The U.S. initial public offering market is expected to see 11 deals and two direct listings this week, adding fuel to what will be the biggest third quarter since the dot.com era.
Data-mining-software company Palantir Technologies
and workplace collaboration and planning software provider Asana
are expected to go public on Wednesday via the first direct listings of 2020, according to media reports.
Palantir is expected to list with a market value of nearly $20 billion, the Wall Street Journal reported. In a direct listing, a company floats existing shares on an exchange and lets the market decide the price. Palantir’s bankers have told investors the shares could start trading around $10 a pop, the paper reported.
Asana is expected to list with a market value of more than $5 billion, according to Renaissance Capital, an operator of IPO exchange-traded funds and provider of institutional research.
“Recent software IPOs have outperformed, although direct listings historically haven’t seen the same enthusiasm: last year’s sole direct listing, Slack Technologies
last closed up 5% from its reference price, while 2018 direct listing Spotify
saw little action until soaring more than 100% in the 2Q as usage spiked during the pandemic,” Renaissance Capital co-Founder and Chief Executive Bill Smith said in commentary.
The IPO market is ending the busiest third quarter for deals since 2000, with 81 IPOs expected to raise $28.5 billion, according to Smith. The high volume of deals and some very big ones have made it the biggest quarter measured by proceeds since the third quarter of 2014, when Alibaba Group Holding Inc.
went public, raising $25 billion in what was the biggest deal ever. That deal is expected to be eclipsed by the flotation of Ant Group, the payments company that was set up to serve Alibaba in 2004 and was spun off in 2011.
IPOs have performed strongly, too, despite the pressures of the coronavirus pandemic, with an average first-day gain of 39%. The Renaissance IPO ETF
gained 27% in the quarter, compared with the S&P 500’s
roughly 6% gain.
Health care deals accounted for about half of the deal total and the sector expanded beyond small biotechs to include some bigger health services companies, including names like Outset Medical
, Oak Street Health
and American Well Corp.
The quarter also saw a flurry of big tech deals, led by Snowflake Inc.
which marked the biggest ever software IPO when it raised $3.36 billion. Other standouts included Rocket Cos.
parent of mortgage lender Quicken Loans, Unity Software
and telehealth company GoodRx Holdings
“The 10 largest IPOs raised a combined $14.7 billion, or 52% of the quarter’s proceeds, and included seven billion-dollar deals, the most ever in a quarter,” said Smith.
The blank-check trend continued at a fierce pace, he said. So-called special purpose acquisition corporations, or SPACs, raised $28 billion in the quarter in 75 deals, a record that was more than triple the previous record quarter. Average SPAC size was boosted by Pershing Square Tontine
a SPAC led by billionaire investor Bill Ackman, that raised a record $4 billion with the aim of acquiring “mature unicorns.” SPACs have no business when they go public, but seek to acquire one or more as soon as they have raised funds.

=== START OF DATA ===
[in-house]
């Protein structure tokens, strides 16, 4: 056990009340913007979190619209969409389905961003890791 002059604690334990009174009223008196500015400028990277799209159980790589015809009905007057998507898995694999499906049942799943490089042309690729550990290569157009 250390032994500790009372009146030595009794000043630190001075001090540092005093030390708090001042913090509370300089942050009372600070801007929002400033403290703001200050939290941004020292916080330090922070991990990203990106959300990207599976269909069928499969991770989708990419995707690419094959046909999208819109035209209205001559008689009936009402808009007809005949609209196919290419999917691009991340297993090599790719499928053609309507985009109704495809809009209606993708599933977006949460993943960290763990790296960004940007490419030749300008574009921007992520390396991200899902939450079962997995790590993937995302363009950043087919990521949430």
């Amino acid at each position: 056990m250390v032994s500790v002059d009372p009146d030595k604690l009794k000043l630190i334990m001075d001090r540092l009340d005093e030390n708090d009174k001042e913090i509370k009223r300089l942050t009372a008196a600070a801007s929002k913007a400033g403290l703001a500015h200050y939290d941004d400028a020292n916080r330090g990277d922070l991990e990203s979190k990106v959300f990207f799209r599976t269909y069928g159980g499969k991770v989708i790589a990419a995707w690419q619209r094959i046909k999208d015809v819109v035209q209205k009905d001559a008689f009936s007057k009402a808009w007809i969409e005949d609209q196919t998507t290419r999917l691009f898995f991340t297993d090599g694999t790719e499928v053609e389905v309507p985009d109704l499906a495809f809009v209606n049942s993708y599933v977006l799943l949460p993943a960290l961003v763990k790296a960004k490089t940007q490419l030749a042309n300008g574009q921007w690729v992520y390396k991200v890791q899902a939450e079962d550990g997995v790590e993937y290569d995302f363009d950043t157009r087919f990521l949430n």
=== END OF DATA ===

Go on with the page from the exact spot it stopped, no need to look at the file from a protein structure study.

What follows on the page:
At quarter end, there were 42 public SPACs with pending deals, 142 still seeking deals and another 63 on file to go public, according to Renaissance.
“By many measures, SPACs have gone mainstream, featuring famed business leaders, bulge bracket investment banks, white shoe law firms, institutional investors, and billion-dollar acquisition targets. For investors, new SPACs offer potential upside from warrants and a favorable merger announcement, with the ability to redeem shares at cost,” said Smith. “That said, SPACs have historically underperformed post-acquisition, a trend that will need to improve in order for SPAC mania to continue.”
Outside of the SPAC arena, the IPO market is looking strong heading into the fourth quarter with 99 new filings in the third quarter, up 68% from the same period a year ago.
This week’s biggest IPO is expected to be that of Chinese data center operator Chindata Group Holdings, which is aiming to raise $500 million at a $4.5 billion market cap. The company operates hyperscale data centers in China, and one in Malaysia, and is expanding in China and India.
U.S. retailer Academy Sports and Outdoors
is aiming to raises $250 million, bringing another sporting goods and outdoor activities retailer to public markets.
Avocado supplier Mission Produce is aiming to raise $150 million in a deal that could value the company at $1.18 billion.
Rounding out the list:
Oncology biotech C4 Therapeutics
is aiming to raise $150 million to finance preclinical programs; Yalla Group
a Dubai-based social network is aiming to raise $149 million; Pulmonx
a medical device company, is seeking to raise $100 million; Orphazume, a Danish rare disease biotech, is seeking to raise $100 million; cancer treatment biotech Oncorus
is aiming to raise $87 million; Chinese pet-centered online platform Boqii Holding
is aiming to raise $77 million; oncology biotech
s seeking to raise $30 million; and finally, Chinese education services provider Lixiang Education
is aiming to raise $33 million.